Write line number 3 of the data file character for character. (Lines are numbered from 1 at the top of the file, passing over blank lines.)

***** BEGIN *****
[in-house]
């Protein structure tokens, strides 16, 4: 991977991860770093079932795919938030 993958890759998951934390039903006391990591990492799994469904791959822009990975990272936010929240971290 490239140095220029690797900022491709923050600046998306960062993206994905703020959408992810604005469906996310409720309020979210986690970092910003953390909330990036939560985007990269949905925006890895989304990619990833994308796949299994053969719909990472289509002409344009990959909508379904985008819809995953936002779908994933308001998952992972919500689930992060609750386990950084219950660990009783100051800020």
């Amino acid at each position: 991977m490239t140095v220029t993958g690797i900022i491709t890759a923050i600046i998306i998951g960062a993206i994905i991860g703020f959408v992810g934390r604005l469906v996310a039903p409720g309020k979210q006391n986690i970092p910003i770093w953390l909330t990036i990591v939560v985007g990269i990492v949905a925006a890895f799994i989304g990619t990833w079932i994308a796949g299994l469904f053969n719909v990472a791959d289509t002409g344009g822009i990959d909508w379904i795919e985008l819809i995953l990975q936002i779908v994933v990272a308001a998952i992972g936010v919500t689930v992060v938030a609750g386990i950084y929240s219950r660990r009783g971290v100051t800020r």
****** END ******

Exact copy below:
């Amino acid at each position: 991977m490239t140095v220029t993958g690797i900022i491709t890759a923050i600046i998306i998951g960062a993206i994905i991860g703020f959408v992810g934390r604005l469906v996310a039903p409720g309020k979210q006391n986690i970092p910003i770093w953390l909330t990036i990591v939560v985007g990269i990492v949905a925006a890895f799994i989304g990619t990833w079932i994308a796949g299994l469904f053969n719909v990472a791959d289509t002409g344009g822009i990959d909508w379904i795919e985008l819809i995953l990975q936002i779908v994933v990272a308001a998952i992972g936010v919500t689930v992060v938030a609750g386990i950084y929240s219950r660990r009783g971290v100051t800020r």